Global warming is going to transform the world and the economy with it, says Dr Arlo Brady of Cambridge University. But there are ways in which business can prepare for the massive changes on the horizone
Whether you take your information from the TV, from the newspapers, or from films like The Day After Tomorrow, it's impossible to avoid the issue of climate change. Every news bulletin seems to herald a new piece of research or a new initiative for tackling the problem - and, though completely unrelated, events like the recent tsunami in South East Asia do little to quell the public's fear of dramatic and devastating natural events.
The subject of climate change is deeply complex; there are no clear-cut answers or solutions - only more questions. The confusion and disagreement surrounding the Kyoto process bears testament to this. I would argue that this global reaction to climate change can be explained by simple psychology. When individuals, in this case nation states, are attempting to resolve a specific issue, the first stage of the process is usually denial followed by blame. Only later do the parties put blame aside and focus instead on rationality.
From a corporate perspective, it's worth leaving the blame phase to governments and cut to the rationality phase. What do we know about climate change? What are we sure of?
One thing we know for sure - it's happening! We've already done the damage. Even if we stopped emitting CO2 altogether tomorrow, climate change would still occur. Most pro-active organisations, nations and businesses are now striving to respond in some way, but I wonder if they are really tackling all the issues. The great debate
For most businesses the dominant question is "What can we do to reduce our CO2 emissions?" This debate is driven by governments and is particularly prevalent in corporate sustainability or responsibility reports. It's an important debate, but I do not think it's the whole story for business.
Business needs to establish how it can change and adapt to the new operating environment that climate change WILL create. A difficult challenge, but one which 'built-to-last' businesses will need to meet if they are to survive and thrive.
Sit back and think for a moment. Imagine your business operating in a different global environment - and remember that environmental changes drive social change, which ultimately drives economic change. Don't think of the extremes; just think of an average temperature rise of 1-2 degrees. The impact on your business will depend on where you are based, where you operate, what you sell, who your clients are, and what your raw materials are. But, regardless of the sector you are in, the changes are likely to be significant. Just in one scenario we would be talking about greater economic instability, heightened security challenges, increased prevalence of disease and famine, water shortages in some places and floods in others. All this and more, coupled with increased global economic and social integration resulting from the continuation of globalisation.
Over the years, business has developed a range of strategic tools to deal with future uncertainty. While we do not currently know the exact nature of the changes that climate change will create, we are in possession of research which delineates the extremes. Businesses can use this "extreme" information to build scenarios of a future world.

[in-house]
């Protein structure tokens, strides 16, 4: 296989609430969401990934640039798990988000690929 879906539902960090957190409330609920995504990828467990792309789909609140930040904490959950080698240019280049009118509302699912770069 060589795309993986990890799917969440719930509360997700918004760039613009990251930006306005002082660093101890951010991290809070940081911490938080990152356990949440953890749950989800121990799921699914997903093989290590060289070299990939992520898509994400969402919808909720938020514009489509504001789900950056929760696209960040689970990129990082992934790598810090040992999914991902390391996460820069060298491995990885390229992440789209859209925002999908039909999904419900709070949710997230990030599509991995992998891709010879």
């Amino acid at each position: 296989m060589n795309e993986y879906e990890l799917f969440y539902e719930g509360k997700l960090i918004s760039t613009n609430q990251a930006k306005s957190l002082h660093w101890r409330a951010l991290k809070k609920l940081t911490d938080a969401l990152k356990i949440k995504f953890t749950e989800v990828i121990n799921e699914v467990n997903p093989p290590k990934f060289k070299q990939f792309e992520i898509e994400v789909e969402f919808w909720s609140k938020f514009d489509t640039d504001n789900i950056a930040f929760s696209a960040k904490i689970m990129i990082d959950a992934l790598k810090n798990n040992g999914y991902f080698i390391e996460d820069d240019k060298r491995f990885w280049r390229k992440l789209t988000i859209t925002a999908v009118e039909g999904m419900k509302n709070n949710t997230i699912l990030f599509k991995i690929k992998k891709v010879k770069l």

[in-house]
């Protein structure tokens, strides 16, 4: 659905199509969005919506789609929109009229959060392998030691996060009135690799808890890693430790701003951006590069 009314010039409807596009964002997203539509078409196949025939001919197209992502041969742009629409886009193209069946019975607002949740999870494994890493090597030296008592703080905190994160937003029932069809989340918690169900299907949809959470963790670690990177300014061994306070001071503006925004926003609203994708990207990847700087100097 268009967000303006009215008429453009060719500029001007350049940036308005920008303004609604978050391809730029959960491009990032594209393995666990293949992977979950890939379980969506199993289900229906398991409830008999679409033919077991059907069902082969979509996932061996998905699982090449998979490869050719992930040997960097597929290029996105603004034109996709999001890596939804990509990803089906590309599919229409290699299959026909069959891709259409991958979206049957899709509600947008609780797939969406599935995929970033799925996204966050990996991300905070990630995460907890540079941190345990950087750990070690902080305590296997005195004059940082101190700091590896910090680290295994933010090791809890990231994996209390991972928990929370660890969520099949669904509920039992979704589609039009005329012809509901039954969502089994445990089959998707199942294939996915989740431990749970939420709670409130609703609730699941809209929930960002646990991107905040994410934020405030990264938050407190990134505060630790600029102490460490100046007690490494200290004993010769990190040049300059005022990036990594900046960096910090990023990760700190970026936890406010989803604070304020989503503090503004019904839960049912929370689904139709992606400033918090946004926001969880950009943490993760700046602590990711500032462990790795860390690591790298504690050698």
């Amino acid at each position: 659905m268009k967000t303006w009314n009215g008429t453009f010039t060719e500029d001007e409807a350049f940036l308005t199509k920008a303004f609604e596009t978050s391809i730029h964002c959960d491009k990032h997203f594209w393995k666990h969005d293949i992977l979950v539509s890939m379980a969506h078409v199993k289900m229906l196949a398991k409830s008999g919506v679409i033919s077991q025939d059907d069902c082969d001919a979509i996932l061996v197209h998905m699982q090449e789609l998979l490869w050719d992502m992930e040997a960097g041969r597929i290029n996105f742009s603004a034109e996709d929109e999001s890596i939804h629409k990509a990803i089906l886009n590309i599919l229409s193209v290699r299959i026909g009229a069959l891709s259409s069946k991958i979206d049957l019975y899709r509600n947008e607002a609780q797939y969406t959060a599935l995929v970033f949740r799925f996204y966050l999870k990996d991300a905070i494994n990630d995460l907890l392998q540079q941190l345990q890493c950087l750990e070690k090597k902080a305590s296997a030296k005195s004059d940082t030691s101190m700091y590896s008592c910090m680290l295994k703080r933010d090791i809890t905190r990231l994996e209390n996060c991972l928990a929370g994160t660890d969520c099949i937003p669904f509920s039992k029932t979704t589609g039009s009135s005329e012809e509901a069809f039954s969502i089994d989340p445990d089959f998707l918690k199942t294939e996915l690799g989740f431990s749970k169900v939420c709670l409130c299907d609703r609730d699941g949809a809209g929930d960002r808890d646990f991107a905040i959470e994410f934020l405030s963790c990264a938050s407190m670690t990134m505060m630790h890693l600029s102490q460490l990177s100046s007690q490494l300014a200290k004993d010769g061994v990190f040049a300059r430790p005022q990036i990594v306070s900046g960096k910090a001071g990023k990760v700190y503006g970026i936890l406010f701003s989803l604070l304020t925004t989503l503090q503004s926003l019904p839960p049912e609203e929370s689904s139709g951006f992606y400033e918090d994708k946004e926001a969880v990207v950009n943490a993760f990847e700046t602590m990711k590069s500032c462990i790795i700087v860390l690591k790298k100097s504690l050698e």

Scenario planning has been used in the past to successfully envisage the end of the Cold War and, famously for Shell, the OPEC Oil crisis of the 1970s. Scenario planning does not aim simply to extrapolate current trends, it creates plausible stories of alternative futures. The 'father' of scenario planning, Peter Schwartz, describes scenarios as "a tool for helping us to take a long view in a world of great uncertainty... they are stories about the way the world might turn out tomorrow". The company or organisation concerned is able to use these alternate stories to 'road-test' their proposed strategies, ensuring that they are built to a robust and enduring design - regardless of actual outcome.
Depending on your budgetary constraints, scenarios can be bought off the shelf, created in a bespoke fashion for your company, or developed in-house. I do not necessarily have a view as to which you should consider using; the real value of this approach is simply to get your company thinking about the future, not to predict it accurately.
Looking beyond borders
For a business based in the developed world it is easy to think about climate change from a nationalistic perspective. The scenarios you build will envisage London or New York under water, sunbathing in Denmark, etc.
This is not the whole story, however. We live in a globalised world where events elsewhere have a strong impact at home. For example, long before London floods, low-lying parts of the developing world are likely to be affected. This could result in, among other things, mass migration of poor, dispossessed, probably quite angry individuals who would want to resettle in another region or country. The climate change debate could quickly become a debate about security.
Even if we managed to avoid a security crisis, we could find ourselves with a major supply challenge. Our economy and businesses rely on many businesses in the developing world to provide us with cheap labour and raw materials. Imagine what would happen, for instance, if the so-called 'sweatshops' of Bangladesh were to cease production.
Climate change is a complex and uncertain process - but that is no excuse for avoiding the issue. By using scenario planning and thinking beyond our borders we can ensure our mitigation and adaptation strategy is 'built to last'.
After all, as history has shown us, it is only visionary companies that survive into the future.